They became international symbols of the Kaikōura earthquake - a story of hope and a happy ending in a time of great destruction - and now the region's most famous cows have their own children's book.
Moo and Moo and the Little Calf Too, follows the well-known story of the three quake cows who surfed to safety on an island of grass, only this time from the animals' perspective.
It was written by the cows' owner Jane Millton on a sleepless night after they'd been rescued.
"I always think when you can't sleep, you get up and do something practical - go and do the ironing or write a story or something. I always have a pen beside my bed, and on the back of an old calendar I jotted [it] down."
Writing the illustrated book was therapeutic, she says.
No one knew she'd written the "little ditty", so when publishers Allen & Unwin got in touch with a draft of a separate story, the now first-time author suggested she should "have a go first".
The basic story took about an hour to write, and Ms Millton - whose husband Derrick went to cut a path to safety for the cows with a group of others - says it was important the story was factual.
The book takes place in the Clarence Valley. The illustrations show the Kaikōura region with the mountain and the sea, and one of Hereford cows has its distinctive mark on its head recreated.
"I think with the men who came, their names are correct in the order they came - Willy and Julian, Tony and Ben - and Ben at the end because it rhymes with men, obviously," she laughed.
"I know at the time when the men went up there to rescue them, there was a lot of movement still in the ground, there were a lot earthquakes, we were very jittery. I was very anxious having them up there."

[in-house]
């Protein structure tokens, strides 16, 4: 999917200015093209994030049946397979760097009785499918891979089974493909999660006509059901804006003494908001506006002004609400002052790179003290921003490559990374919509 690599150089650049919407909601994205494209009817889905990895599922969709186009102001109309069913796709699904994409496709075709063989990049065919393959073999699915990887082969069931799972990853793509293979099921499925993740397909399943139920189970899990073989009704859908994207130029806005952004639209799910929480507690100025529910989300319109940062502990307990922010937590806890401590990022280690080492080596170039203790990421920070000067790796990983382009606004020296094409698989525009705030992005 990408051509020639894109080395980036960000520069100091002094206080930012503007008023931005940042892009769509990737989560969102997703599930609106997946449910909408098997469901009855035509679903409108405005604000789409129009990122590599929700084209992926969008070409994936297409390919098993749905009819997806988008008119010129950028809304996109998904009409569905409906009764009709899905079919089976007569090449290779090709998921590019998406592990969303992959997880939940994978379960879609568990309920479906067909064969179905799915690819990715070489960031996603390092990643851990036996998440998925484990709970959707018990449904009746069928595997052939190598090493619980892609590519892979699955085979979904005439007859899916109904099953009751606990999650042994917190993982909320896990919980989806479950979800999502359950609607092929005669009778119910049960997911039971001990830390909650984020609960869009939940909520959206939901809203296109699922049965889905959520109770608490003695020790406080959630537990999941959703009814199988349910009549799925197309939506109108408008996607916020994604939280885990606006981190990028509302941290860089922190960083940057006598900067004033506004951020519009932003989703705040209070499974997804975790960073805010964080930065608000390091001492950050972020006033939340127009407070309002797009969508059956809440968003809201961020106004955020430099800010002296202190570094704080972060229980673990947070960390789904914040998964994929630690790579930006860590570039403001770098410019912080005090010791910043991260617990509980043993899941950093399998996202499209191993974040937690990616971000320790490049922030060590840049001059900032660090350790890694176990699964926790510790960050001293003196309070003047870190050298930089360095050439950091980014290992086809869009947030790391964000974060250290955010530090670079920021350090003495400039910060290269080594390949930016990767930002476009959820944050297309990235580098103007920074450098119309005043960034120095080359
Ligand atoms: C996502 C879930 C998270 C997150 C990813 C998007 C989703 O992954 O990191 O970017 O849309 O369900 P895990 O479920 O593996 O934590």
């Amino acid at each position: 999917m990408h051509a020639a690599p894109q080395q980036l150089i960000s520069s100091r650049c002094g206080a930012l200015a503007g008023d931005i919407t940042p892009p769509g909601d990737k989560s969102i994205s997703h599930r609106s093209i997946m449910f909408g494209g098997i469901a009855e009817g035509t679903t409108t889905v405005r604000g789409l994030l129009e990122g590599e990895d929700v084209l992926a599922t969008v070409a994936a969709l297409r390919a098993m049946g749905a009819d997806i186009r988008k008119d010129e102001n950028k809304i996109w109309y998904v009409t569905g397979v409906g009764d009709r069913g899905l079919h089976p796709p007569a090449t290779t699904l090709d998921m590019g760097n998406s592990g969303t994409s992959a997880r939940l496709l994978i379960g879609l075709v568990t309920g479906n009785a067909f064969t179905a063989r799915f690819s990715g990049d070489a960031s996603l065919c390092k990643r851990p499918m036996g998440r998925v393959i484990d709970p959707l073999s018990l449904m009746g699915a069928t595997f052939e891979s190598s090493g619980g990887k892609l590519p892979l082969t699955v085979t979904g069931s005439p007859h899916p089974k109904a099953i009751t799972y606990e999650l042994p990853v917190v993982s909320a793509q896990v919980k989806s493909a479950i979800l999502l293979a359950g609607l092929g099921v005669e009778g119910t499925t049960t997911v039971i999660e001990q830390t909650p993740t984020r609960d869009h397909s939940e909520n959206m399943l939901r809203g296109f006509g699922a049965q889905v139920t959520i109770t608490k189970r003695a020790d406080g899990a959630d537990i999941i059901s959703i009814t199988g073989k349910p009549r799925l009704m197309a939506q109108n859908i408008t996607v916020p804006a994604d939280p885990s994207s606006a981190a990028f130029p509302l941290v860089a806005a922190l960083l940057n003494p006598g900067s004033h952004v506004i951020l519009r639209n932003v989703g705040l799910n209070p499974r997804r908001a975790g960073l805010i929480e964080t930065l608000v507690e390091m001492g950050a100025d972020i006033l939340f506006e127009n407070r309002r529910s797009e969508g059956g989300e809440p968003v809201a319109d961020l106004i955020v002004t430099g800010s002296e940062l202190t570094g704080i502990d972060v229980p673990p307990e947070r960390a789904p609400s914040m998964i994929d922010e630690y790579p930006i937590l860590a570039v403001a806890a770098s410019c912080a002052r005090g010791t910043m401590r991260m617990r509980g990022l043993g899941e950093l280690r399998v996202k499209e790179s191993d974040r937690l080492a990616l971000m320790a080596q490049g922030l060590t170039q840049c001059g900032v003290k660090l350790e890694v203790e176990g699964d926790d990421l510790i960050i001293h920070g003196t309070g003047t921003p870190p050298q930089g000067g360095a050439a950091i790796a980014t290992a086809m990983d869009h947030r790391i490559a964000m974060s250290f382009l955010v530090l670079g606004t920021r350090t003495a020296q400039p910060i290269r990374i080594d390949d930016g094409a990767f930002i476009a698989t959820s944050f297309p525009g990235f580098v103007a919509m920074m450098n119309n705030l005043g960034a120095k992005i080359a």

Ms Millton says she's read the book aloud to anyone who'd listen, including those working to fix their farm - whether they cared to or not.
"I've read it a lot of times, and I've absolutely hammered it down my grandchildren's throats and anyone who comes near," she said.
"There were a lot of children who were very frightened during the earthquake and I didn't want [the book] to be frightening, I wanted it to be a happy ending and I wanted to get the message through to anyone who reads it that we do care about our animals."
She says the early morning magnitude 7.8 earthquake on November 4 will be one that will stay with her forever.
"My birthday was the day after the earthquake and it was one I won't forget. I found that day I was particularly emotional, not just because of people or houses because our house was fine, but more about the land; the piece of land has always been a very treasured piece of land and I found it very emotional to think it would never be the same."
The family has been farming at Waipapa for 90 years and Ms Millton says it was a "privilege" to see the whole hillside of their farm come crumbling down.
"My grandparents never saw it; my parents have never seen change like we've seen change.
"It will never be the same and the grandchildren will never remember as it was, and four months later sometimes you forget how it was - some of it - we'll never forget that big slip."
The cows' story went worldwide after a Newshub camera operator filmed their plight from a helicopter.
Ms Millton remembers one in particular from the UK.
"We did get a letter addressed to the farmer who rescued the cows and it was the most lovely letter from a woman from Cornwall, saying how wonderful it was they were saved and wishing us good health and that the stock with thrive and the pastures will re-grass. Those sorts of letters make you feel great."
And as for the quake cows, they are back with the herd and thriving. Both of the cows are expecting new calves in August.
Ms Millton hasn't ruled out putting pen to paper again for a Moo and Moo and the Little Calf Too sequel.
Moo and Moo and the Little Calf Too goes on sale on Friday.